Laman and Lemuel, who seemed to be the leaders of the opposition, resorted to violence. They bound their brother with cords and treated him “harshly,”—with physical violence. But why did not the others interfere, meeting violence with violence? The answer to that question is given in the sentence beginning this paragraph. It was the conviction of Nephi and his friends, that, “The Lord did suffer it, that he might show forth his power.” To have met violence with violence would have been to interfere with God’s plan. Under the law of retaliation (lex talionis) they would have been justified in meeting force with force, as long as they did not exact any more than an eye for an eye and a tooth for a tooth; but the object the Lord had in view was their conversion and not vengeance; hence his patience and long-suffering. Nephi understood this by the Spirit within him. (See v. 16.) Non-resistance was his duty at this time.
The Lord Showing His Power
First the “compass” ceased to work. They lost their course. (v. 12). Then a storm arose, which is characterized as a “great and terrible tempest.” (v. 13.) For three days the ship was driven about. tossed hither and thither, up and down, shipping waves, pounding, rolling, the wind whistling in the rigging, howling, roaring, and the clouds hanging like a dark pall from the sky, ready for the funeral. The persecutors now were cowed, but not sufficiently to repent of their evil deeds. They hoped for an abatement of the tempest. But the fourth day came without any change for the better. The tempest increased in violence (v. 14). Then they began to relent. They acknowledged the hand of God in the storm, and set Nephi free (v. 15).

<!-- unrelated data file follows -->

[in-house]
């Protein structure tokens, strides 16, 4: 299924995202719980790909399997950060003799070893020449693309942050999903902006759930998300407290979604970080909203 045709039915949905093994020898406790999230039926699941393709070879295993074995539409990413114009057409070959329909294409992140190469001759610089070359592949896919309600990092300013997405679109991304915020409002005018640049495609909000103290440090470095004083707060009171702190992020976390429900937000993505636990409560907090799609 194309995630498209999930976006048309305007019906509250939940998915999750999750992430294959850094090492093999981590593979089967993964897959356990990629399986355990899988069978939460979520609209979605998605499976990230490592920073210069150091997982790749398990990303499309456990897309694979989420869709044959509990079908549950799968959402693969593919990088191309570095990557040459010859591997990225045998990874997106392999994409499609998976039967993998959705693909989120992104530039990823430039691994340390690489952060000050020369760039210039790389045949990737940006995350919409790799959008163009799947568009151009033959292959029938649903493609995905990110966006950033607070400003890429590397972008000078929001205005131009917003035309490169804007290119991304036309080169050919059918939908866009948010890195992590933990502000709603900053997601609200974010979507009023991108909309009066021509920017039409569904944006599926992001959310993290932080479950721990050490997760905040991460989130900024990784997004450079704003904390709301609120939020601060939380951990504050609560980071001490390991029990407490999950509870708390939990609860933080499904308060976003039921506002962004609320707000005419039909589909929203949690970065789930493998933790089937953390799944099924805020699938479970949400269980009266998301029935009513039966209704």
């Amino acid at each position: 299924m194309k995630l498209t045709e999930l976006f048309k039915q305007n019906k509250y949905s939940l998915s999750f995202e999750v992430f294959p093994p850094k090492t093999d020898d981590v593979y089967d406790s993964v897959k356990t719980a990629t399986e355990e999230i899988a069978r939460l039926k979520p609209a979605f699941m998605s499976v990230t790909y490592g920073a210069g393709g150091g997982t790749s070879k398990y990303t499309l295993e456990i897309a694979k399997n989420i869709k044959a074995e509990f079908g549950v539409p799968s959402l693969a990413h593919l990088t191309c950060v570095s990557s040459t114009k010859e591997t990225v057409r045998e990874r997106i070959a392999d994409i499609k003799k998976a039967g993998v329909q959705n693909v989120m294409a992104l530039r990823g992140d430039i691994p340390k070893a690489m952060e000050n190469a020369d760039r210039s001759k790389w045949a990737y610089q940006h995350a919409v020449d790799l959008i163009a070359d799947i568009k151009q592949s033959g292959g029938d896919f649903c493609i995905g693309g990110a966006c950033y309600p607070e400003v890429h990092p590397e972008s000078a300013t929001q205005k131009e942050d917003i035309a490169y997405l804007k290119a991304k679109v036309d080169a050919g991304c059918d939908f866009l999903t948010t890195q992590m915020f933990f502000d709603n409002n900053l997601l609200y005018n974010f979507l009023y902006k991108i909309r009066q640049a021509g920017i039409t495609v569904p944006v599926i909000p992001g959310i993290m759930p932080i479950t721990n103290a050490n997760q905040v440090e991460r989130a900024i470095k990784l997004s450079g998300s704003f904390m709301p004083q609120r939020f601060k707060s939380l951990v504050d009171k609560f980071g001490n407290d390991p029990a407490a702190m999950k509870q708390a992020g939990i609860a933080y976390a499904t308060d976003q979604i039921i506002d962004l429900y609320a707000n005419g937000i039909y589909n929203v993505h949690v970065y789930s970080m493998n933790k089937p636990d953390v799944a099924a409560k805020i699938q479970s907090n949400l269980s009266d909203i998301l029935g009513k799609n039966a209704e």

During the storm, Lehi and Sariah, now well advanced in years, unable to endure the anguish caused by the wickedness of their sons, and the physical discomforts of the uncontrolled vessel, became sick and were apparently brought near to death’s door (vv. 17, 18). Jacob and Joseph, and, of course, the other children, were suffering a great deal during those four days, for in such weather on board a ship, little food is prepared: Little children are not attended to as usual. But the sickness of their parents and the tears of the children did not move the hearts of the rebels. It was the power of God to destroy that finally softened them (vv. 19, 20). As soon as Nephi had been set free, the storm abated, the compass worked, and the ship resumed its course (vv. 21, 22).
The “compass” (vv. 12 and 21) is the round ball of curious workmanship described in 2